Why Joe Biden’s former position on school busing is anti-democratic

“I did not oppose busing in America. What I opposed is busing ordered by the Department of Education. That’s what I opposed.” — Joe Biden to Kamala Harris at the June 27 Democratic primary debate

Credit: Jose Alonso / Unsplash

Responding to Biden’s comment, investigative journalist Nikole Hannah-Jones, explains in the New York Times why busing succeeded in some parts of the country and failed in others — and also why the term “busing” is inaccurate for what was, in fact, “court-ordered school desegregation.”

[The fact that] Americans of all stripes believe that the brief period in which we actually tried to desegregate our schools was a failure, speaks to one of the most successful propaganda campaigns of the last half century.

If there was a problem with busing, Hannah-Jones continues, it was that it was too successful, too good at desegregating schools in segregated cities and towns. Between 1964 and 1972, the proportion of black children attending white schools in the South rose from just two percent to nearly half. “The South,” observes Hannah-Jones, “Had gone from the most segregated region of the country for black children to the most integrated, which it remains 40-some years later.”

In the northern states, however, wealthy white urban parents organized against enforced busing so effectively that the policy eventually failed. Today, most school districts in cities like New York and Chicago are de facto segregated.

Brown v. Education was not a court case about a child’s right to a better school on the other side of town, Hannah-Jones points out, but one about a child’s right to attend the school in her own neighborhood. The issue that Biden and others opposed was always integration, not busing.

Now, three years into the Trump presidency, we are seeing the consequences of segregated neighborhoods and schools. 

De facto segregation of public schools continues to thrust aside the critical democratic experience of learning and conversing with racial Others during the formative years of human and citizen development,” MIT professor J. Phillip Thompson wrote in 2017, not long after Donald Trump took office. Segregation, he explains, means that people “are less likely to recognize commonalities in their values – concern for family, respect for hard work, willingness to help others.” In the absence of mutually acknowledged humanity, it’s a short step to “scapegoating and divisive politics.”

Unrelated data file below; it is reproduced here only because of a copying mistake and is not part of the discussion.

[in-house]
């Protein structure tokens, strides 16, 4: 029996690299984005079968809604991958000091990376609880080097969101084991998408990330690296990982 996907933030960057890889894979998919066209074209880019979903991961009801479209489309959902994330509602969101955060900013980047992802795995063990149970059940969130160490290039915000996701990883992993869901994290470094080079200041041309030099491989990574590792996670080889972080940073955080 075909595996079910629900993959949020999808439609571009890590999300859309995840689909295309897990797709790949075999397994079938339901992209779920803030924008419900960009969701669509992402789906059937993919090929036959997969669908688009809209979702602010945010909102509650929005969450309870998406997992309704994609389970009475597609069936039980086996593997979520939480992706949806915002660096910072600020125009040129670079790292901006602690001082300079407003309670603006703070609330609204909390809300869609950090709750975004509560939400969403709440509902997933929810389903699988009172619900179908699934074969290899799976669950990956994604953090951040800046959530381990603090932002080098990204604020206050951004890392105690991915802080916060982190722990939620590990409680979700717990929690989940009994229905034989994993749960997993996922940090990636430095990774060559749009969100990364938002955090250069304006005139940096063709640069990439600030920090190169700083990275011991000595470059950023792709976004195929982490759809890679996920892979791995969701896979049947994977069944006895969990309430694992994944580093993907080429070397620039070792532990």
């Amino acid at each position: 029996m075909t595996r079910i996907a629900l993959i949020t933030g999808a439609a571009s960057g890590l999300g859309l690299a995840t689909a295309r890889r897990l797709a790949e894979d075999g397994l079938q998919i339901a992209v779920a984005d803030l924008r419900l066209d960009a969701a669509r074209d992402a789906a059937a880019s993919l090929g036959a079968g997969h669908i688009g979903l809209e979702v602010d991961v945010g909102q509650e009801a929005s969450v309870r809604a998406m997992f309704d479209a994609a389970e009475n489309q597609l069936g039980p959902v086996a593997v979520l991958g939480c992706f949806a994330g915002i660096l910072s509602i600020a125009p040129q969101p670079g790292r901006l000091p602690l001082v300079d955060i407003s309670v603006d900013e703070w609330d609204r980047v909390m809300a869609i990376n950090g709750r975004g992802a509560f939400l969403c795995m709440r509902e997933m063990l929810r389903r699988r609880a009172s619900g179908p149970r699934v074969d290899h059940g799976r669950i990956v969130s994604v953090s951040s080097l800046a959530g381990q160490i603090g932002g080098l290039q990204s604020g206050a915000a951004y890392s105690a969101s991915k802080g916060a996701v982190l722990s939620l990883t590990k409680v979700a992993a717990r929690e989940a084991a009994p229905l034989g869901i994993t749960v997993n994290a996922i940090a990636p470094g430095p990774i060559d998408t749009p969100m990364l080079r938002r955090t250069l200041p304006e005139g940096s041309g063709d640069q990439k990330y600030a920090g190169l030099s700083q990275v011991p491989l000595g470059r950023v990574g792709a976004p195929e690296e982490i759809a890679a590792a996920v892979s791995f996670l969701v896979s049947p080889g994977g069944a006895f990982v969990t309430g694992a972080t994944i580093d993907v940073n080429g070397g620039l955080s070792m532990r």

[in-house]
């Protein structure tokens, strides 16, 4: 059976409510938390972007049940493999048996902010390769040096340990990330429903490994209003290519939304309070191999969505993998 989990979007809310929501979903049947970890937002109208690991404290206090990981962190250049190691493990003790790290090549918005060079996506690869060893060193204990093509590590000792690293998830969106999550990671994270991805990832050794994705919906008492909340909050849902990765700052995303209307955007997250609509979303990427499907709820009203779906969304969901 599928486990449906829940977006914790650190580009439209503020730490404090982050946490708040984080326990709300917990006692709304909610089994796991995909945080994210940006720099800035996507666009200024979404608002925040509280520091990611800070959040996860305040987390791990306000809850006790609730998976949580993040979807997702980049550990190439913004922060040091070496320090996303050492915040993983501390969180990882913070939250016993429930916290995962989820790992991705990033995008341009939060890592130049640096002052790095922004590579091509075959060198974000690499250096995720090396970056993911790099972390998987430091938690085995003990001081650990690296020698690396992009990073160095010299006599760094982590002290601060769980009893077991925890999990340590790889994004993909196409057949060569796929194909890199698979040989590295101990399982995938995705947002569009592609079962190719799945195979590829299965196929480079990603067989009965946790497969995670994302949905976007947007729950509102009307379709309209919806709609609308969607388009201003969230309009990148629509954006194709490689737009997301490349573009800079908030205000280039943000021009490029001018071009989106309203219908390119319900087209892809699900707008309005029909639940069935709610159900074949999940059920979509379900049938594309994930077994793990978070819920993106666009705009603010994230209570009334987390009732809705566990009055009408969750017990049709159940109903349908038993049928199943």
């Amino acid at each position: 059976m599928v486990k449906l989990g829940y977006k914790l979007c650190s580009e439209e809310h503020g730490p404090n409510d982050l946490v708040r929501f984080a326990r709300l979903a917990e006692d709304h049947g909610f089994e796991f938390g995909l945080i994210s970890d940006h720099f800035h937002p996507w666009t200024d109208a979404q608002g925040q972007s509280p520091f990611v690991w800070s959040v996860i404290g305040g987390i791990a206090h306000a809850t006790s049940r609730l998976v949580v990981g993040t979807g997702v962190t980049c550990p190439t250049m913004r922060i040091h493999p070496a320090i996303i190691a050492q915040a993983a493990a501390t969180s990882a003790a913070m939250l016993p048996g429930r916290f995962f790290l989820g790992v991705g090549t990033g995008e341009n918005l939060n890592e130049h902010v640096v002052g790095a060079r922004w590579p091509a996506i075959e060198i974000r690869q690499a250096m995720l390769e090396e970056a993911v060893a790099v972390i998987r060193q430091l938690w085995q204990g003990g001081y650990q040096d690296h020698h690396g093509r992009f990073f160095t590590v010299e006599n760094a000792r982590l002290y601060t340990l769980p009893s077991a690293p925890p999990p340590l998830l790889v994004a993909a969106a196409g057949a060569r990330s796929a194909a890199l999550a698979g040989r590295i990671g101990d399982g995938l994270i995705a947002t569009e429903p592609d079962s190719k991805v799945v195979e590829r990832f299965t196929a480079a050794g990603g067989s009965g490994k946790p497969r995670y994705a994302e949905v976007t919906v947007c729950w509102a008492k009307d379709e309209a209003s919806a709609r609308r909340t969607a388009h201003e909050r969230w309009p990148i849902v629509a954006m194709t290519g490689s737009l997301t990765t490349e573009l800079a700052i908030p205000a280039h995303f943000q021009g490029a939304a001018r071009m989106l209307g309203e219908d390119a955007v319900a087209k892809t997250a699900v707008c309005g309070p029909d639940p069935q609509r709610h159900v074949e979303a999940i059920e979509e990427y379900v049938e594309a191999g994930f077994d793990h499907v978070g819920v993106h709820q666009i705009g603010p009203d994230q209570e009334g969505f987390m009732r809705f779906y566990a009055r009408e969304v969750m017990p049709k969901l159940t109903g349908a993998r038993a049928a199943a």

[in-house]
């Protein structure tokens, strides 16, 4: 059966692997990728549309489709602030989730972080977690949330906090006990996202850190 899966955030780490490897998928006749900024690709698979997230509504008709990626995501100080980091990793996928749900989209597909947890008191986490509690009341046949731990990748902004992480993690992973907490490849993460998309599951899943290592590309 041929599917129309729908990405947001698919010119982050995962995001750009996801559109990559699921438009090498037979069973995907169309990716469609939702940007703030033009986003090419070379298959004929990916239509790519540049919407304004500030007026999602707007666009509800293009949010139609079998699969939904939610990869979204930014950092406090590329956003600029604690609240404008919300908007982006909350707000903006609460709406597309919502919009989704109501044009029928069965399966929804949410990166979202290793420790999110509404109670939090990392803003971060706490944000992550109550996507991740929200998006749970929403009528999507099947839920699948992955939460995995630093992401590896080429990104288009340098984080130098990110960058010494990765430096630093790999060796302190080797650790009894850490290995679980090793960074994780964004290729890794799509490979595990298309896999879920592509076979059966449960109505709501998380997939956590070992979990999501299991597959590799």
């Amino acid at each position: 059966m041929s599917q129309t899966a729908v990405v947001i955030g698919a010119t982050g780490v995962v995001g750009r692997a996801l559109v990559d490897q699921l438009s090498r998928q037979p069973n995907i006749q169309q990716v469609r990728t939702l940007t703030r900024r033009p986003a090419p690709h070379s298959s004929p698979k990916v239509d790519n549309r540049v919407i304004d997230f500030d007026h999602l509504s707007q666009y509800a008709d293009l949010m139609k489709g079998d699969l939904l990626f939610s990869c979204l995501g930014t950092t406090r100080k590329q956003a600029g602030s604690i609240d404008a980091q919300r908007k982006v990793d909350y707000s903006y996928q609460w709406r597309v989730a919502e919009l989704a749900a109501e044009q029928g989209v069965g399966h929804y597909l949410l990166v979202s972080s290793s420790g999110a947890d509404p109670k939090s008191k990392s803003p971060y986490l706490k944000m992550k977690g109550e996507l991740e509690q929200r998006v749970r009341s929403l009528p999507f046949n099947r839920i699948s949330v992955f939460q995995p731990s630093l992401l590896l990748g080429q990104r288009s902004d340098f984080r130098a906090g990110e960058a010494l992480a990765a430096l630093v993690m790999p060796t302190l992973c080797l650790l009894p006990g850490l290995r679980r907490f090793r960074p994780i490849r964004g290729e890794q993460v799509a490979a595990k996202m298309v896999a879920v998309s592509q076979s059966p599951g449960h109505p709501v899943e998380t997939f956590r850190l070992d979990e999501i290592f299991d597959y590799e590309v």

Segregation affects individuals and society in a variety of ways. One study by Boston University showed that black neighborhoods and white neighborhoods are policed differently, which accounts for the racial disparity in police shootings.

“A common refrain in the age of Trump is: ‘This is not who we are,’” David Smith writes in The Guardian. “A common riposte is to point to America’s long history of slavery, segregation and violence and say: ‘This is exactly who we are.’”

Most alarming about the racism exacerbated by segregation is that it has led to domestic terrorism, with mass shootings that target visible minorities.

Segregated online spaces are fostering racist vitriol. “He truly believed wild conspiracy theories he read on the internet, many of which vilified Democrats and spread rumors that Trump supporters were in danger because of them,” wrote the defense lawyers for Cesar Sayoc Jr., who sent bombs to Democrats and journalists who had publicly taken on Trump.

The hope and inspiration during these dark times lie with people and groups working to desegregate our society in different ways. In Houston, a city program called Build Up Houston seeks to empower and hire black business owners. Black and white ministers are working together to bridge the racial divide in churches and other faith-based spaces. Latinx activists, sometimes excluded from the black/white dichotomy, are establishing social and political movements that are founded on neither “American exceptionalism [nor] American aversion.”

In 2017, Thompson identified “morally-based organizing” across races as an essential endeavor to combat white supremacism. “How to convene the public when the majority (including a majority of blacks and Latinos) is dispersed in segregated suburbs is a pressing practical issue,” he wrote. If we want to save democracy, we’ll have to figure out the means of traversing the physical and the racial divides. 

Jessica McKenzie

Jessica McKenzie is a freelance journalist in Brooklyn, NY. Previously, she was the managing editor of the civic technology news site Civicist and interned at The Nation magazine. You can follow her on Twitter @jessimckenzi.